The spine has a natural curvature in it in order to function correctly. With their attachment on the spine and pelvis, tight hip flexors can cause an unnatural curve of the spine called hyperlordosis. Hyperlordosis affects the way forces are distributed in the spine and can cause pain and soreness in the lower back. Other common problems that are associated with hyperlordosis are weak abdominal muscles, weak hamstrings, tight low back muscles, as well as tight hip flexors. This can lead to hip flexor and groin strains and hamstring strains…..an all around mess!

Ever hear of TIME UNDER TENSION? Well, people have this concept so upside down. People think that if we hold a weight longer that we will get bigger. Okay, then how long does a weight need to be held? They say going slow on the eccentric will help. Okay, but at what weight? I say this because someone cannot just lift a light weight slow on the eccentric and think they will progress further then what I’m about to say:

Why less volume for the smaller muscle groups, you ask? Partially because they are smaller, but mostly because they get a ton of indirect volume while training the bigger muscle groups (e.g. your biceps get hit pretty hard while training back, triceps get hit pretty hard while training chest and shoulders, shoulders get hit pretty hard while training chest, etc.).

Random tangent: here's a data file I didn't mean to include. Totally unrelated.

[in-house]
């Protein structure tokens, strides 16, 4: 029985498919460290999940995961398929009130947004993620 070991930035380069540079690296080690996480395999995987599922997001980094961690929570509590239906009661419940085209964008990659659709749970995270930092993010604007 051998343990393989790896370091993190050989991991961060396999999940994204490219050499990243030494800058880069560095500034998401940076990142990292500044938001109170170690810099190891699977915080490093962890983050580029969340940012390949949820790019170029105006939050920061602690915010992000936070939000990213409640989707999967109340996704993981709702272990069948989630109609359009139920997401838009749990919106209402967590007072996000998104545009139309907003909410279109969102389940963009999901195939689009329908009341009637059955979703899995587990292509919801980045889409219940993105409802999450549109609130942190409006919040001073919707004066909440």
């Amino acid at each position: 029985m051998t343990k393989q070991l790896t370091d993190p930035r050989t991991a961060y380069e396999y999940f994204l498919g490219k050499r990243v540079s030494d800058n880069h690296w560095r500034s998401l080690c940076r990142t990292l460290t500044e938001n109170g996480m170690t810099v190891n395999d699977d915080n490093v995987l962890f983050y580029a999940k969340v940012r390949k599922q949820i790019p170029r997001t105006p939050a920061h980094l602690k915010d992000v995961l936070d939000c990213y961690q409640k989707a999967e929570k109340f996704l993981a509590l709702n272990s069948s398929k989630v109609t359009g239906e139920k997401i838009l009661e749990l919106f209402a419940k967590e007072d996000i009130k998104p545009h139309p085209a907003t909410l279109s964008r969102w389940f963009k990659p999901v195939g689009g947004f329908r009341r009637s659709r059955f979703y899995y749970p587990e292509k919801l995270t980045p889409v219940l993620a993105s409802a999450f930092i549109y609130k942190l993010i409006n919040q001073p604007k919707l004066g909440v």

Take note to see if the thigh rests down parallel to the ground (Picture 2) or if it stays up in the air (Picture 1) (You will need someone to be nearby to see what your leg does). Perform on both sides and compare. If the thigh does not stay raised up in the air then there is no true hip flexor tightness and stretching does not need to be performed. If one of the thigh/legs stays up noticeably higher than the other, then stretching will need to be performed. If your leg is able to hang down comfortably parallel to the ground or lower then you passed the test!
That pump is tangible, real-time biofeedback to let you know that blood is flowing to your muscle cells, beginning a chain of events that stimulates protein synthesis. Maybe that'’s why it's easy to overlook how important good nutrition is in the mass-building equation. When you choose to eat, say, chicken instead of ice cream, there'’s no immediate muscle gratification -- no pump to keep you motivated.
Lie on your left side. Rest your head on your left arm. Bend your hips to approximately 45 degrees and bend your knees at 90 degrees. Make sure one hip is lying above the other so your knees are stacked perfectly and your feet are aligned with your back. Now, float the upper leg upwards while keeping your feet in contact with one another, then return. Repeat for required reps, then switch sides.
“Exercises such as single leg squats, regular squats, deadlifts, monster walks, side laying leg lifts, step-ups and reverse planks are some of the exercises that can strengthen the muscles," says Schulz. "You can also try a challenging lunge circuit, split squats, and deadlifts for some major toning." (And of course, if you need any further ideas, check out our roundup of the 17 best glute exercises out there.)